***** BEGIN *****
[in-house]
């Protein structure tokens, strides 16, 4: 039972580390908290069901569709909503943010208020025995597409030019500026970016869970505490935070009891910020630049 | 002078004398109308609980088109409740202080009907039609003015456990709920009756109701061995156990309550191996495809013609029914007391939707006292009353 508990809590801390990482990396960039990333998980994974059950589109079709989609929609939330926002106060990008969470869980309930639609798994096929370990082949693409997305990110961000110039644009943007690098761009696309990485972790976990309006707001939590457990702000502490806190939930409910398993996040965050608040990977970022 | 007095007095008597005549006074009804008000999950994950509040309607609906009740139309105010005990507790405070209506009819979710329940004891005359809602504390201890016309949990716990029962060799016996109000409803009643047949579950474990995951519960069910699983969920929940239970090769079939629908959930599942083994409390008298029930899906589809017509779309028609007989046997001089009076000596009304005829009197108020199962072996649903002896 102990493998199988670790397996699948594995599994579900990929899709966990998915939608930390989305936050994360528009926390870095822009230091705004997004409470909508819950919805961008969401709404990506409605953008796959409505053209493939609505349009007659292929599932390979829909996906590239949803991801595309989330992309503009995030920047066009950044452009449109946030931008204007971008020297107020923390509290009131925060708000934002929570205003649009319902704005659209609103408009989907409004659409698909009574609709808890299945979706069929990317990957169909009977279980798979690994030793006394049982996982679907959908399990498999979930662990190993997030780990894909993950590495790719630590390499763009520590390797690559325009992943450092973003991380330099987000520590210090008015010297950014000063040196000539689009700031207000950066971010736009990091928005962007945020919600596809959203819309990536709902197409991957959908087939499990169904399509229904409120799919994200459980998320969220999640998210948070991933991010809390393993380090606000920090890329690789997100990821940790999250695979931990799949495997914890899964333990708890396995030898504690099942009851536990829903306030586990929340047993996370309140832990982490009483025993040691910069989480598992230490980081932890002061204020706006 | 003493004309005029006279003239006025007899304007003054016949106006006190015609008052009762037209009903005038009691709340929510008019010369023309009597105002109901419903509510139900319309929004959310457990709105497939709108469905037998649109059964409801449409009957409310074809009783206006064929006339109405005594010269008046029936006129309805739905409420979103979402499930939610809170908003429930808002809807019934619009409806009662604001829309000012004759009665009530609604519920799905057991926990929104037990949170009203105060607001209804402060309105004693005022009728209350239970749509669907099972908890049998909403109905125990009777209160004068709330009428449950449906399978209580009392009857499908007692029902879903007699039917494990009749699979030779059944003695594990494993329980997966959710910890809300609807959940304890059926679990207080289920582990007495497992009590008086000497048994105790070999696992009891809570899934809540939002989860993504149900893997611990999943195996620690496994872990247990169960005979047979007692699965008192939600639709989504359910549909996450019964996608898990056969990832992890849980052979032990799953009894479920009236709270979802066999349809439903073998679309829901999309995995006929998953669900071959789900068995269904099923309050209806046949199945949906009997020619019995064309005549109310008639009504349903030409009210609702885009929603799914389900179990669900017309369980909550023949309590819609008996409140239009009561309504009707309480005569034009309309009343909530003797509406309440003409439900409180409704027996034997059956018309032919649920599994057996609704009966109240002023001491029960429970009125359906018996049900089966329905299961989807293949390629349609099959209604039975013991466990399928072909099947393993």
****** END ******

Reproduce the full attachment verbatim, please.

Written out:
[in-house]
């Protein structure tokens, strides 16, 4: 039972580390908290069901569709909503943010208020025995597409030019500026970016869970505490935070009891910020630049 | 002078004398109308609980088109409740202080009907039609003015456990709920009756109701061995156990309550191996495809013609029914007391939707006292009353 508990809590801390990482990396960039990333998980994974059950589109079709989609929609939330926002106060990008969470869980309930639609798994096929370990082949693409997305990110961000110039644009943007690098761009696309990485972790976990309006707001939590457990702000502490806190939930409910398993996040965050608040990977970022 | 007095007095008597005549006074009804008000999950994950509040309607609906009740139309105010005990507790405070209506009819979710329940004891005359809602504390201890016309949990716990029962060799016996109000409803009643047949579950474990995951519960069910699983969920929940239970090769079939629908959930599942083994409390008298029930899906589809017509779309028609007989046997001089009076000596009304005829009197108020199962072996649903002896 102990493998199988670790397996699948594995599994579900990929899709966990998915939608930390989305936050994360528009926390870095822009230091705004997004409470909508819950919805961008969401709404990506409605953008796959409505053209493939609505349009007659292929599932390979829909996906590239949803991801595309989330992309503009995030920047066009950044452009449109946030931008204007971008020297107020923390509290009131925060708000934002929570205003649009319902704005659209609103408009989907409004659409698909009574609709808890299945979706069929990317990957169909009977279980798979690994030793006394049982996982679907959908399990498999979930662990190993997030780990894909993950590495790719630590390499763009520590390797690559325009992943450092973003991380330099987000520590210090008015010297950014000063040196000539689009700031207000950066971010736009990091928005962007945020919600596809959203819309990536709902197409991957959908087939499990169904399509229904409120799919994200459980998320969220999640998210948070991933991010809390393993380090606000920090890329690789997100990821940790999250695979931990799949495997914890899964333990708890396995030898504690099942009851536990829903306030586990929340047993996370309140832990982490009483025993040691910069989480598992230490980081932890002061204020706006 | 003493004309005029006279003239006025007899304007003054016949106006006190015609008052009762037209009903005038009691709340929510008019010369023309009597105002109901419903509510139900319309929004959310457990709105497939709108469905037998649109059964409801449409009957409310074809009783206006064929006339109405005594010269008046029936006129309805739905409420979103979402499930939610809170908003429930808002809807019934619009409806009662604001829309000012004759009665009530609604519920799905057991926990929104037990949170009203105060607001209804402060309105004693005022009728209350239970749509669907099972908890049998909403109905125990009777209160004068709330009428449950449906399978209580009392009857499908007692029902879903007699039917494990009749699979030779059944003695594990494993329980997966959710910890809300609807959940304890059926679990207080289920582990007495497992009590008086000497048994105790070999696992009891809570899934809540939002989860993504149900893997611990999943195996620690496994872990247990169960005979047979007692699965008192939600639709989504359910549909996450019964996608898990056969990832992890849980052979032990799953009894479920009236709270979802066999349809439903073998679309829901999309995995006929998953669900071959789900068995269904099923309050209806046949199945949906009997020619019995064309005549109310008639009504349903030409009210609702885009929603799914389900179990669900017309369980909550023949309590819609008996409140239009009561309504009707309480005569034009309309009343909530003797509406309440003409439900409180409704027996034997059956018309032919649920599994057996609704009966109240002023001491029960429970009125359906018996049900089966329905299961989807293949390629349609099959209604039975013991466990399928072909099947393993």